Aging Brass

Since I really started getting into design & figuring out my own style, I've really developed a love for brass.  When we moved into our old house (almost 4 years ago) my husband found an old brass bed on the side of the road and dragged it home where it became one of my favorite pieces.

  {our bed}

I love the warmth that brass brings to a home.  (And I'm not talking about the shiny "builder's brass" here... You know, the coated & lacquered shiny brass that feels almost plastic-y??  That still needs to go if possible.  )

{"builder's brass"... I know how common it is so bide your time patiently if you've got it.  I've had lots of it too.}

In our very first town home when we first got married, (7 years ago) our house was full of shiny builder brass door hardware.  Not knowing anything or doing any research, I bought a can of spray paint and "aged" my brass door hardware. hahahah  NOT a good idea.  My hands came away sparkly every time I opened my closet door.

In the next house, I never really got there.  We had projects upon projects and on my "eventually" list I planned to swap out the doors and door hardware but we ended up moving before we got there.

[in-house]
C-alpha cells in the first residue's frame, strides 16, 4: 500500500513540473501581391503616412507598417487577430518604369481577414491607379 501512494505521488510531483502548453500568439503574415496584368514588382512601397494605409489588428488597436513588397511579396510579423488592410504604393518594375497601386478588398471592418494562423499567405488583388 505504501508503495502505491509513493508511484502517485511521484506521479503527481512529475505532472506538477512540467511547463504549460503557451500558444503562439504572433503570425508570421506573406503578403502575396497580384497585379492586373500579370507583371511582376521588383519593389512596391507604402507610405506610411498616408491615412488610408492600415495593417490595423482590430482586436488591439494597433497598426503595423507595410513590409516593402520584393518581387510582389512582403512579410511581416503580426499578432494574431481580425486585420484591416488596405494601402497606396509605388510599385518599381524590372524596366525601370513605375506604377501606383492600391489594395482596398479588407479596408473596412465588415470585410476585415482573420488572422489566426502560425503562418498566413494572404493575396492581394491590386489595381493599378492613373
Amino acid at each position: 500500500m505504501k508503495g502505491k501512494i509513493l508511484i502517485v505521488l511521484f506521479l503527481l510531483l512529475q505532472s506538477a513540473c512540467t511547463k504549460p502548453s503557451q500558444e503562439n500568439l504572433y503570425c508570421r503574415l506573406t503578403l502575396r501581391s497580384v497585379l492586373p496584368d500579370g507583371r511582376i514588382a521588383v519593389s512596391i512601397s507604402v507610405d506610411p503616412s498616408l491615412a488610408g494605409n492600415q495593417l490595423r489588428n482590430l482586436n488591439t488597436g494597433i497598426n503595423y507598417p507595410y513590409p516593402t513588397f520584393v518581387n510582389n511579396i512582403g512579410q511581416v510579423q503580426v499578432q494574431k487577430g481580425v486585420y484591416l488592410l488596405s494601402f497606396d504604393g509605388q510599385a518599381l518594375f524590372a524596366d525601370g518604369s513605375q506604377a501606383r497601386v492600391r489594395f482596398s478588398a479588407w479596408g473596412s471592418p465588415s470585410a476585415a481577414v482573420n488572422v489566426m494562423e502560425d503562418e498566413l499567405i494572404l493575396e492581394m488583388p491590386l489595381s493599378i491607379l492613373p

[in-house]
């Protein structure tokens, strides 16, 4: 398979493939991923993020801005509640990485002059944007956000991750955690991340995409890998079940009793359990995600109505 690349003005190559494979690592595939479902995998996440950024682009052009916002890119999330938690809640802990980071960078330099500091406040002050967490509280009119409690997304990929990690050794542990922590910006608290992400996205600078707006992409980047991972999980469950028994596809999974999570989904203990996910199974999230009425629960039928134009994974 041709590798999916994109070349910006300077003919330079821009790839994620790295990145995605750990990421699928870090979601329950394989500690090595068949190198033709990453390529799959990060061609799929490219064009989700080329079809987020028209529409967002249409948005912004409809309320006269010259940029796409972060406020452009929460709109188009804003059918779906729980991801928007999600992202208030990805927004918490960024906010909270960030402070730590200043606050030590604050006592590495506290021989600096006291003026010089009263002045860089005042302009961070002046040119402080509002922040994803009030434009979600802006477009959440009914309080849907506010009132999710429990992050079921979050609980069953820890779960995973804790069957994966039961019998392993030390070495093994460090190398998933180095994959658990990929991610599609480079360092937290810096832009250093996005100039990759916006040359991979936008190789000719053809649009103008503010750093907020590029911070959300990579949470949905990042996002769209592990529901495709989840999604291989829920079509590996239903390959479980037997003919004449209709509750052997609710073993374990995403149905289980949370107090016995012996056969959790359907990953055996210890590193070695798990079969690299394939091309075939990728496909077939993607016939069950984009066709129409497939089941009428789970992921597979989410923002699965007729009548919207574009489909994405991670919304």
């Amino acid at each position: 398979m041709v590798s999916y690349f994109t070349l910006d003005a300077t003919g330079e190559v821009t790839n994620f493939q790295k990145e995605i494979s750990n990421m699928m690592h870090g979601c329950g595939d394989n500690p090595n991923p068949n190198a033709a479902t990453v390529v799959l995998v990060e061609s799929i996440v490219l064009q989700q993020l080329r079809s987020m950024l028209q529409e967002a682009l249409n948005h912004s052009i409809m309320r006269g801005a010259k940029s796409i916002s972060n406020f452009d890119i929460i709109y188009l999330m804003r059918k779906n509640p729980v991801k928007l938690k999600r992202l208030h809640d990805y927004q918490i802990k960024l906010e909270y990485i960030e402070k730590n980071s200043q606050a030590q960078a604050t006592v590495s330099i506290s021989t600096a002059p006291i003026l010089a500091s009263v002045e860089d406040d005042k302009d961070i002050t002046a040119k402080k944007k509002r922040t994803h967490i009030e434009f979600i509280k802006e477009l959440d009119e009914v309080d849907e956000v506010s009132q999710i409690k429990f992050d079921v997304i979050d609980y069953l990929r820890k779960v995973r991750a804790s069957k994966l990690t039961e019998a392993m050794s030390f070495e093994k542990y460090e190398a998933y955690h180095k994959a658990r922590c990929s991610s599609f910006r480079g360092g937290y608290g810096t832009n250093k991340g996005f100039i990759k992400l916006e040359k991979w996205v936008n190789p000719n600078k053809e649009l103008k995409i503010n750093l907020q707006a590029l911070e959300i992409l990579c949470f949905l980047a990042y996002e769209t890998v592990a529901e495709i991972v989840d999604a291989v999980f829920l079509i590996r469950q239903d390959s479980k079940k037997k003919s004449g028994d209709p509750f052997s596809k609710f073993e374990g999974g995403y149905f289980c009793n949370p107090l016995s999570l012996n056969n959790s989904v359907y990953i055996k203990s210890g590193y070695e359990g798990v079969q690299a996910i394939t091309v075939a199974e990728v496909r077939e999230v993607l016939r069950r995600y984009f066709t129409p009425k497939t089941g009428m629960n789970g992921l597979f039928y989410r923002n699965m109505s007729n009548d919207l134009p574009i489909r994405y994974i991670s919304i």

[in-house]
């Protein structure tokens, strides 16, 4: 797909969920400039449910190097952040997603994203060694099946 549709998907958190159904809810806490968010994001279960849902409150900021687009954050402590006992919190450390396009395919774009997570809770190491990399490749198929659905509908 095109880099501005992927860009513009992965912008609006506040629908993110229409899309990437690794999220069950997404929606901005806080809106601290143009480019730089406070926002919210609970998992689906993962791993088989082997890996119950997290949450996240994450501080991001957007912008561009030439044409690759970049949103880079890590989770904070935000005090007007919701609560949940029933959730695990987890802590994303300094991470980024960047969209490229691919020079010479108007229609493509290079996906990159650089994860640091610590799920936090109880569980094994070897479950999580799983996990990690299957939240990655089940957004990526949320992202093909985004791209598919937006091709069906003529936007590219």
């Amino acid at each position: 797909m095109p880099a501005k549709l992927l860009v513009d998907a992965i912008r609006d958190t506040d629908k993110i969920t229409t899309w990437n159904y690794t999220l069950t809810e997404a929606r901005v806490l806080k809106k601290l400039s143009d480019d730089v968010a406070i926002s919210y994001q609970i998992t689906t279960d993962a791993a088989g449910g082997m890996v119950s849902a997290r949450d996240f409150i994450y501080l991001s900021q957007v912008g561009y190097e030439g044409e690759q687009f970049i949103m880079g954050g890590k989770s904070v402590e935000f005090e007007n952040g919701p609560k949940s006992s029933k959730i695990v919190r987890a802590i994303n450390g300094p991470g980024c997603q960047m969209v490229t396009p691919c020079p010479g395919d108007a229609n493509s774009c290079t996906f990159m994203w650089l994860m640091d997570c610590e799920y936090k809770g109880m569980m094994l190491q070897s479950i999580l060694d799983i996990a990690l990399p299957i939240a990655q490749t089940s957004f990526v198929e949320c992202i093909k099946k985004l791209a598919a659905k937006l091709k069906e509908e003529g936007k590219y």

In our new house, I finally got the chance to get what I want as we had to buy new doors anyway because we changed the floor plan so much it didn't make sense to pay our contractors to put the old hollow core doors back in. SO...  I am finally getting a chance at that brass I've wanted.  (!!! yee haw!!)

I decided on black 3 panel Shaker-style doors & we had them painted in black.  (semi-gloss)

We've been collecting antique & vintage wooden warm orangey-brown door knobs for the doors:

And we took a leap on unlacquered brass escutcheons, deciding we'd attempt to age them ourselves.

We started slowly, with salt water to oxidize the brass...

My collection of beakers actually DOES come in handy for science experiments ;) 

Maybe I was supposed to completely submerge them in the salt water??  But apparently the brass- saltwater thing is for patient people.  (I'm not one of those.)  There was a bit of change to the brass but nothing big enough to warrant an "after" photo.

Next up, we tried BAKING the brass in the oven.  (** REALLY IMPORTANT WARNING!!***  We used unlacquered brass to do this so it's okay but don't do this if you have lacquered brass because the lacquer is flammable.  )  After we baked the brass, it became a bit more orangey but it still looked a bit too pristine and shiny for me.

We had heard about trying white vinegar and also that ammonia vapor is maybe the best way to age brass but not having either of those around, we were lazy.  Then, when posting some brass progress pics on Instagram, a couple of my friends mentioned Over Off Oven Cleaner.